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BMC Ophthalmol. 2015 Apr 10;15:38. doi: 10.1186/s12886-015-0023-1.

Investigation of novel autoantibodies in Sjogren's syndrome utilizing Sera from the Sjogren's international collaborative clinical alliance cohort.

Author information

Immco Diagnostics, Buffalo, NY, USA.
Department of Oral Diagnostic Sciences, SUNY at Buffalo School of Dental Medicine, 3435 Main Street, Buffalo, NY, 14214, USA.
Immco Diagnostics, Buffalo, NY, USA.
Department of Medicine, SUNY at Buffalo School of Medicine, Buffalo, NY, USA.
Department of Medicine, SUNY at Buffalo School of Medicine, Buffalo, NY, USA.
Division of Allergy, Immunology and Rheumatology, SUNY at Buffalo School of Medicine, Room C281, Buffalo General Hospital, 100 High Street, Buffalo, NY, 14203, USA.



Sjogren's syndrome (SS) is a chronic autoimmune disease mainly affecting salivary and lacrimal glands. Current diagnostic criteria for SS utilize anti-Ro and anti-La as serological markers. Animal models for SS have identified novel autoantibodies, anti-salivary gland protein 1 (SP1), anti-carbonic anhydrase 6 (CA6) and parotid secretory protein (PSP). These novel antibodies are seen in the animals at an earlier stage of SS than anti-Ro and anti-La. The current studies were designed to evaluate these novel autoantibodies in the sera of well-characterized patients with dry eyes and dry mouth and lip biopsies from the Sjogren's International Collaborative Clinical Alliance (SICCA) to determine if they indeed identify SS with less severe disease than patients expressing anti-Ro and anti-La.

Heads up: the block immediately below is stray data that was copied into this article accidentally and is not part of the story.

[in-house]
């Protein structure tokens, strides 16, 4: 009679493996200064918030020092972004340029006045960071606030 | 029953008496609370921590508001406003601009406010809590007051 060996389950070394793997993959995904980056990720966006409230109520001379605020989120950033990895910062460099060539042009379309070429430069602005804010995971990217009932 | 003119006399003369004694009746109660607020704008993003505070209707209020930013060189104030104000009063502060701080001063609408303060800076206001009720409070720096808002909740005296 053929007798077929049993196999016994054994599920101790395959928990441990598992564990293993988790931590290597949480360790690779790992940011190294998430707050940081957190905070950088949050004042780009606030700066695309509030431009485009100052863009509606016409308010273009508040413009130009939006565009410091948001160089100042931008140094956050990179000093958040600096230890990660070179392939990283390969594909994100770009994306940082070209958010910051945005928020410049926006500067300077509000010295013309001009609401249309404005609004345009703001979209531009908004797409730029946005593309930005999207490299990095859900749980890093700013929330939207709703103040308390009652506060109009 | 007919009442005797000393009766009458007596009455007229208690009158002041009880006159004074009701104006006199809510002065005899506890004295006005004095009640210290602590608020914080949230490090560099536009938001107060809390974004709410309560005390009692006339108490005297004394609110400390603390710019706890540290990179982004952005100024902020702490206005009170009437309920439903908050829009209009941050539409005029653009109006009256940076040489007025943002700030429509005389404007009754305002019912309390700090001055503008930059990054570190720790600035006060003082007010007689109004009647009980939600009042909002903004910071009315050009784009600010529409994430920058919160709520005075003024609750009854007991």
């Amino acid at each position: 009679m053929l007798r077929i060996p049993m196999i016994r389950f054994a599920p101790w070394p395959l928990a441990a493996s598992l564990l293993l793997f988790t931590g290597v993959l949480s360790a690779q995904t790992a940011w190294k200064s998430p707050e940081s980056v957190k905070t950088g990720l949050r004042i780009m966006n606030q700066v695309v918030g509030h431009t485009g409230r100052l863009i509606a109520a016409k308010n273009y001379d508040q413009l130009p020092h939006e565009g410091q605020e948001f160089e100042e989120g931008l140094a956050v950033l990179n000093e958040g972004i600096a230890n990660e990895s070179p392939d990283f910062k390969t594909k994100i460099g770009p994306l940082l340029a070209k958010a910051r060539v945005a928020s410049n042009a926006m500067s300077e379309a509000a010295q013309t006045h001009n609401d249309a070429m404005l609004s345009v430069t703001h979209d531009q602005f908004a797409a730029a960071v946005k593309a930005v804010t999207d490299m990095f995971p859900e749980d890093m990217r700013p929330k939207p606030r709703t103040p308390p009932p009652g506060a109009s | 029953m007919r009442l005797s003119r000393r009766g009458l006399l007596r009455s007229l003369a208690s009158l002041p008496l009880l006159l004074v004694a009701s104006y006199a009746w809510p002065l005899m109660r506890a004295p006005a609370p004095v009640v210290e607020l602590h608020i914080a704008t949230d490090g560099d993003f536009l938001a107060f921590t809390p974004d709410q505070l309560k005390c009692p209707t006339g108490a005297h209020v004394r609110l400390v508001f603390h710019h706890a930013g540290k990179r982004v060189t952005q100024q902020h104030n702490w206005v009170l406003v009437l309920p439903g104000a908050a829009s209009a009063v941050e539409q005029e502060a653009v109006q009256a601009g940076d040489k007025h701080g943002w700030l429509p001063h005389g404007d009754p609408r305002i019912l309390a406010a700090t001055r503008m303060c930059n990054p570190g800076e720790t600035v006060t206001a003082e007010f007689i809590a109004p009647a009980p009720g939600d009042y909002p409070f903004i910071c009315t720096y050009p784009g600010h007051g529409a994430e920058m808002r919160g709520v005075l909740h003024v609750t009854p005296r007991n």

Sera were obtained from SICCA registry in patients for whom lymphocytic foci per 4 mm(2) on the lip biopsies was either 0 (F = 0), <1 (F <1) or > 3 (F >3). ELISA assays were utilized to evaluate these sera for anti-Ro, anti-La, anti-SP1, anti-CA6, and anti-PSP.


In patients with dry eyes and dry mouth but F = 0, increased expression of anti- CA6 was noted compared to the F <1 group (p = .032) or the F > 3 group (p = .006). Neither anti-PSP nor anti-SP1 reached statistical significance because of the small numbers in the F0 group, although there was a trend for their expression to be higher in the F0 group. On the other hand, the expression of anti-Ro was significantly reduced in the F0 group compared to the F <1 (p = .0021) and F > 3 (p = .0003) groups. The reduced expression of anti-La in the F0 group compared to the F <1 and F > 3 groups did not quite reach statistical significance.


Anti-Ro and anti-La identify patients with SS and more severe disease than anti-SP1, anti-CA6, and anti-PSP. More studies are needed to identify the timing in the course of SS when these different autoantibodies are expressed and/or whether they are expressed in patients with different clinical manifestations.

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